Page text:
The "Speak Out Act" (H.R 8827), a #MeToo-inspired bill prohibiting pre-dispute nondisclosure and nondisparagement clauses when sexual harassment or assault is alleged, has cleared Congress. Previously, President Biden issued a statement signaling that he strongly supports the bill and will sign. The bill will become effective upon his signature. Earlier this year, Congress passed another #MeToo-inspired bill, prohibiting the use of mandatory arbitration agreements for sexual harassment or assault claims. Employers should consider carefully reviewing employment-related handbooks, policies, and agreements with arbitration, nondisclosure, or nondisparagement terms to ensure compliance and enforceability.

"Speak Out Act"

The Speak Out Act effectively bans judicial enforcement of employment nondisclosure and nondisparagement terms, entered into prior to a dispute, with the goal of combatting workplace sexual harassment and assault, holding perpetrators accountable, and empowering victims to come forward.

The Speak Out Act passed the Senate by unanimous, bipartisan consent in September, and House lawmakers recently voted 315-109 in favor of the measure. Proponents of the Act favor the broad protections they argue it affords all Americans, while opponents are concerned about federal overreach into state contract law and believe the bill may lead to an increase in false claims to undo confidentiality agreements in unrelated disputes.

What Employers Need to Know

  • Nondisclosure clauses are unenforceable if they are:
    • entered into prior to a lawsuit (brought under federal, state, or tribal law); and
    • prevent disclosure or discussion of illegal conduct or the existence of a settlement involving illegal conduct.
  • Nondisparagement clauses are unenforceable if they are:
    • entered into prior to a dispute; and
    • prohibit negative statements about an individual that relate to the claim of sexual harassment or assault.
    • For nondisparagement clauses, "predispute" is not defined. Therefore, it is unclear if a lawsuit must be filed or if a government agency or internal complaint would suffice.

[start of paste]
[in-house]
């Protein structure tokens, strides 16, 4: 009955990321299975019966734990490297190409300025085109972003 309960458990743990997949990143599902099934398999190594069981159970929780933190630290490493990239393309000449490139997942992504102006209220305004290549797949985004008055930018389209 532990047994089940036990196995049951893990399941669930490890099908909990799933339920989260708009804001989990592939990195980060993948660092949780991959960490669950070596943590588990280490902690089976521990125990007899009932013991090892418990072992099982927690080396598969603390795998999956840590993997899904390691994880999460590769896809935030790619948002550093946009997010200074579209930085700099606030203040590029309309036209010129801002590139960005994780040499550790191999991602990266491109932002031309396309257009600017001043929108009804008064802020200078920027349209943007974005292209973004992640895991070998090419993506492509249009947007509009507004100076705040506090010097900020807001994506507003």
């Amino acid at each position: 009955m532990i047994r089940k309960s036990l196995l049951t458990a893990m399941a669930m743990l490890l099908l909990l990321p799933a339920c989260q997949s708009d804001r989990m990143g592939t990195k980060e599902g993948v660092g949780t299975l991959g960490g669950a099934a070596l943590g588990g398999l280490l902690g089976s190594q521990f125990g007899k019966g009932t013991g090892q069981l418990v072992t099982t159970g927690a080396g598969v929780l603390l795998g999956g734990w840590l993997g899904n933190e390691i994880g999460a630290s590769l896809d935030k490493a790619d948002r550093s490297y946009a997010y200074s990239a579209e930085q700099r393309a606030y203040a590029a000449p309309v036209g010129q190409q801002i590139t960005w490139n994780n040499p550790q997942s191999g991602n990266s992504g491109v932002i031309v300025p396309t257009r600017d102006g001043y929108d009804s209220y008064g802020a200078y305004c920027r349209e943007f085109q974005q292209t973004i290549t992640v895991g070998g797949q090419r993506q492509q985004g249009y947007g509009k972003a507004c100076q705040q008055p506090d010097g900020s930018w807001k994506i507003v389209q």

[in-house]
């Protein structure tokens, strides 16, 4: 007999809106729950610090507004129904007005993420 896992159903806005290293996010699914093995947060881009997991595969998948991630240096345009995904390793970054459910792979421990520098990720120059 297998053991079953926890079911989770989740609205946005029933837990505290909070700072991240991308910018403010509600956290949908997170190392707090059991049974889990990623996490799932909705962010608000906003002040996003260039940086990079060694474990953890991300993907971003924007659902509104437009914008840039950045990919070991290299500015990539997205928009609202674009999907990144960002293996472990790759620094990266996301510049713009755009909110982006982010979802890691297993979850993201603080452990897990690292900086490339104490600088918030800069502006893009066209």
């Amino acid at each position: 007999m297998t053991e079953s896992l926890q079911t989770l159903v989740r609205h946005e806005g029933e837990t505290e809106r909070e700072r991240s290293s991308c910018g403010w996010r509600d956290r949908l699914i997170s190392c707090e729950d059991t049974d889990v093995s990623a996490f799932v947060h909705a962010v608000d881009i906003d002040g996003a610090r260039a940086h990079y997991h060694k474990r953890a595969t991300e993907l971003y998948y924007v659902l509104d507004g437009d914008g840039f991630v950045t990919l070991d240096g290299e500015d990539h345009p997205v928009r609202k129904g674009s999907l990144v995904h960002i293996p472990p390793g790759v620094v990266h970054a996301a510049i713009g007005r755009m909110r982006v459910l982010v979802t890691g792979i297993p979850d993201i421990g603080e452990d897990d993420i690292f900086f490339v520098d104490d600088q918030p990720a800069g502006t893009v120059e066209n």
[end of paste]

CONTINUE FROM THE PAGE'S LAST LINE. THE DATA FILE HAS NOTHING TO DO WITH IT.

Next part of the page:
• Prohibited predispute clauses are unenforceable regardless if they are entered into by current or former employees, independent contractors, or providers of goods and services to consumers.
  • Pre-dispute nondisclosure agreements can still be used to protect trade secrets, confidential or proprietary information.
  • Post-dispute employment-related agreements, such as settlement agreements, may still contain nondisclosure or nondisparagement terms, even when sexual harassment or assault is alleged.

A Patchwork of Federal and State Laws

Critically, the Speak Out Act does not preempt state or local laws that provide more protection to employees. Since the advent of #MeToo, over a dozen states have passed new laws restricting employment-related nondisclosure and nondisparagement terms. Moreover, the Silenced No More Foundation continues to champion model legislation in other states. This model legislation would apply to employment, settlement, and severance agreements and prohibit attendant nondisclosure or nondisparagement provisions that restrict employees from disclosing or discussing violations of clear mandates of public policy as well as any type of illegal discrimination, harassment, retaliation, and wage and hour infractions – not just related to sexual harassment or assault.